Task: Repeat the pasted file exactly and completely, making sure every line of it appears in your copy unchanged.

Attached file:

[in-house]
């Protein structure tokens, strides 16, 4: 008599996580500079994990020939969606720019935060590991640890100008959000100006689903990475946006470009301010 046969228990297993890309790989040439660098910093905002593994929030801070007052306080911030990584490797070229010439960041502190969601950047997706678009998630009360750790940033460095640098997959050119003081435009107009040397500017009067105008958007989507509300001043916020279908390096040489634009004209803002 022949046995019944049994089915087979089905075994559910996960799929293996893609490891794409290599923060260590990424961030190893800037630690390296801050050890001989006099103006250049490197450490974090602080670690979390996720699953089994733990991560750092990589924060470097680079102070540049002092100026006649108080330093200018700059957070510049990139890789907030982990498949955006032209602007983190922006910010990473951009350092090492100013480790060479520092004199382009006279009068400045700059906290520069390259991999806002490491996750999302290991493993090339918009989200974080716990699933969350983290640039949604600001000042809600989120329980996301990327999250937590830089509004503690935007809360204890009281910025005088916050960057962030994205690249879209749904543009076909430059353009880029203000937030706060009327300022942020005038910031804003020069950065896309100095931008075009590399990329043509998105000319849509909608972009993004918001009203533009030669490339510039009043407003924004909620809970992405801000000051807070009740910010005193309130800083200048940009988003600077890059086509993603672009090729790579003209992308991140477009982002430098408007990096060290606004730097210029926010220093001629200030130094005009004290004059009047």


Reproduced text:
[in-house]
């Protein structure tokens, strides 16, 4: 008599996580500079994990020939969606720019935060590991640890100008959000100006689903990475946006470009301010 046969228990297993890309790989040439660098910093905002593994929030801070007052306080911030990584490797070229010439960041502190969601950047997706678009998630009360750790940033460095640098997959050119003081435009107009040397500017009067105008958007989507509300001043916020279908390096040489634009004209803002 022949046995019944049994089915087979089905075994559910996960799929293996893609490891794409290599923060260590990424961030190893800037630690390296801050050890001989006099103006250049490197450490974090602080670690979390996720699953089994733990991560750092990589924060470097680079102070540049002092100026006649108080330093200018700059957070510049990139890789907030982990498949955006032209602007983190922006910010990473951009350092090492100013480790060479520092004199382009006279009068400045700059906290520069390259991999806002490491996750999302290991493993090339918009989200974080716990699933969350983290640039949604600001000042809600989120329980996301990327999250937590830089509004503690935007809360204890009281910025005088916050960057962030994205690249879209749904543009076909430059353009880029203000937030706060009327300022942020005038910031804003020069950065896309100095931008075009590399990329043509998105000319849509909608972009993004918001009203533009030669490339510039009043407003924004909620809970992405801000000051807070009740910010005193309130800083200048940009988003600077890059086509993603672009090729790579003209992308991140477009982002430098408007990096060290606004730097210029926010220093001629200030130094005009004290004059009047």